It didn't matter what sport was played, if it involved Angelus League schools, it was no-holds-barred.
"If it was a horseshoes contest, sooner or later, someone would get clubbed with a shoe," said Esperanza baseball Coach Mike Curran, who played and coached at St. Paul. "I tell you, we used to have some wars. And you should have seen the coaches' meetings to pick all-league teams."
Not even the stands at baseball games were safe.
"We were playing Amat one time and Jamie Quirk's mom was in the stands cheering," Curran said. "These two Amat guys started mouthing off to her. Well, Jamie's brother Dave, this big defensive tackle, was sitting there and the next thing we knew the bleachers behind home were rattling. Guys were clobbering each other."
Yes, sportsmanship often took a holiday and nowhere did it have more time off than on St. Paul's football field, lovingly known as "The Pit."
It was a place where visiting players claimed they were spit on by fans . . . and worse.
"Teams would come in and get all psyched out by that voodoo and didn't play well," Ancich said. "But a lot of it was exaggerated. It was never that bad."
Well, not for St. Paul players. But, if you were on an opposing team, well . . .
"Our coaches would always make us wear our helmets from the locker room to the field," Beuerlein said. "We never knew what they were going to dump on us."
Fact or fiction, the Swordsmen won 37 consecutive home games at The Pit during a 10-year period. Carson Banning, led by Freeman McNeil, finally ended the streak with a 17-14 victory in 1976.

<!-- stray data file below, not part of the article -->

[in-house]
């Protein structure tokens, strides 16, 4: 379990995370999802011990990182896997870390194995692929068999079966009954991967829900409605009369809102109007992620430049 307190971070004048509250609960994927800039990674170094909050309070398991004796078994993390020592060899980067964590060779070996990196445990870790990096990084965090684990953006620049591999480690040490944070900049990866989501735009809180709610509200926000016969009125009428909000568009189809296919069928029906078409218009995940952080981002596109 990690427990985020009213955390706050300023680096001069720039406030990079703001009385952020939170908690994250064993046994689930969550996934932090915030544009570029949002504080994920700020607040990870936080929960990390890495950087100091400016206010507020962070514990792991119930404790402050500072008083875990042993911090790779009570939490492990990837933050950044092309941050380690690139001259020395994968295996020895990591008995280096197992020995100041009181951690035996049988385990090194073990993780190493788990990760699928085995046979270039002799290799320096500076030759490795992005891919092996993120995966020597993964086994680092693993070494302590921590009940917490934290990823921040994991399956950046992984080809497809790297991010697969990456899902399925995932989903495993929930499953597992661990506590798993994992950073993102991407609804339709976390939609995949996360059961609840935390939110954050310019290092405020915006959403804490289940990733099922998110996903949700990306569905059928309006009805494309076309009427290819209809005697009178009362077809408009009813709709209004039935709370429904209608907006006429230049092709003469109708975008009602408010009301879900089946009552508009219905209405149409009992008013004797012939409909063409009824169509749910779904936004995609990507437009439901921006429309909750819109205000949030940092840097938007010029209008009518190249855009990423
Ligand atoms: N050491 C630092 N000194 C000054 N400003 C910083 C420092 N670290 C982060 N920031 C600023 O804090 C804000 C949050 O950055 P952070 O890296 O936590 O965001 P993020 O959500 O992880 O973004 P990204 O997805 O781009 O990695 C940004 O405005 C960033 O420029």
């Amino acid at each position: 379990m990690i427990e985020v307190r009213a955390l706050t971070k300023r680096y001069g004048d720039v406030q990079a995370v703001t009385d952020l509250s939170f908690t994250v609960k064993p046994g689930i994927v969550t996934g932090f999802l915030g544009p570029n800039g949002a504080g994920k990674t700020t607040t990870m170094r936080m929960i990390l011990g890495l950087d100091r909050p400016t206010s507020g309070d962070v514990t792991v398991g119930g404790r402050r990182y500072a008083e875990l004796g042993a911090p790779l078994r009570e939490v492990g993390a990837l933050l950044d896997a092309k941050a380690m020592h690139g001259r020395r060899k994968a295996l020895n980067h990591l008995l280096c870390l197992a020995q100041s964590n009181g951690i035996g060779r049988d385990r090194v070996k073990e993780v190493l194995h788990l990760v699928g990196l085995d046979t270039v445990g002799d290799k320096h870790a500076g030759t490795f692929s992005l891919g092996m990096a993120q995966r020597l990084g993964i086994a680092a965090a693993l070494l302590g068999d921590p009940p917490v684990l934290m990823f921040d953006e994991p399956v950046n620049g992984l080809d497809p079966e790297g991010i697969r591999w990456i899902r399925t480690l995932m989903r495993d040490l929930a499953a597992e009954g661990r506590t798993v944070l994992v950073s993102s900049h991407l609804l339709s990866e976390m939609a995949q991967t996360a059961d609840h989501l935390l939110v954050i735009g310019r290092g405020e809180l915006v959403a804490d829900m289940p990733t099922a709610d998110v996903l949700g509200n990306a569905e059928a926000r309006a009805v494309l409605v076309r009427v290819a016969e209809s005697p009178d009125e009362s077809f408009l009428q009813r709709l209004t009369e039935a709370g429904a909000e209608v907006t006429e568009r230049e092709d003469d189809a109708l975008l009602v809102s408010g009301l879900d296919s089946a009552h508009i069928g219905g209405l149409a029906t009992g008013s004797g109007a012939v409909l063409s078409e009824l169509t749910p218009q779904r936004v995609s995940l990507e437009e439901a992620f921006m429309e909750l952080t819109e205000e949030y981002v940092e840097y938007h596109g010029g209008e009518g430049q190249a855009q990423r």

LACK OF RECOGNITION, NOT RESPECT
Football and basketball have held the limelight for more than 30 years, leaving little room for other sports. But the talent has been across the board.
In 1978, the baseball teams in the Angelus League featured Steve Buechele (Servite), Mike Gallego (St. Paul), Bobby Meacham (Mater Dei) and Mike Witt (Servite). All eventually made it to the major leagues.
"Servite was like a Who's Who of baseball that season," Curran said. "Everybody was an all-star."
Andy Stankiewicz, currently the New York Yankees' shortstop, was a three-sport star at St. Paul. Andy Rincon, who pitched for the St. Louis Cardinals, also played for the Swordsmen.
"We lived in the shadow of football and basketball, but we're climbing," Ickes said. "Guys are now running baseball programs, not just teams."
If baseball lived in the shadow, the girls' sports were in complete darkness.
There wasn't even an Angelus League for them until the early 1980s. Before that, there was the Sunrise League, which included many of the Angelus League schools.
Still, there has been plenty of talent.
Mater Dei has had solid girls' basketball teams, although they haven't matched the boys' success. Still, the Monarchs sent several players to college: Jerri Gainy, Mary Gainy, Kelly O'Brien and Mary McCarthy.
But the league's most notable female athlete was Lisa Fernandez, a softball pitcher for St. Joseph. Fernandez, now at UCLA, led the Jesters to a Southern Section 4-A championship in 1986 as a freshman and a 5-A title in 1989.
She finished her career with 80 victories, 69 of which were shutouts. She also had 37 no-hitters.
Mater Dei featured several strong girls' programs during the 1980s, and won a 4-A soccer title this season and a 2-A swim title in 1990.
"I think we've been just as competitive as the boys' programs," said St. Joseph Athletic Director Deborah Haley, who coached softball eight years. "But I think we managed to stay away from the outside issues. When the game's over, we leave it on the field."
Said Mater Dei basketball Coach Brenda Yecke: "Well, there's been a few cases of over-celebrating. But no fights."
GOODBY, AMEN AND FAREWELL
In all, Angelus League teams won 30 Southern Section championships--11 in football. There have been shining moments and general embarrassments.
But in 31 years, no one can say it has been boring.
"It was always a healthy intensity," Willig said, "never life-threatening."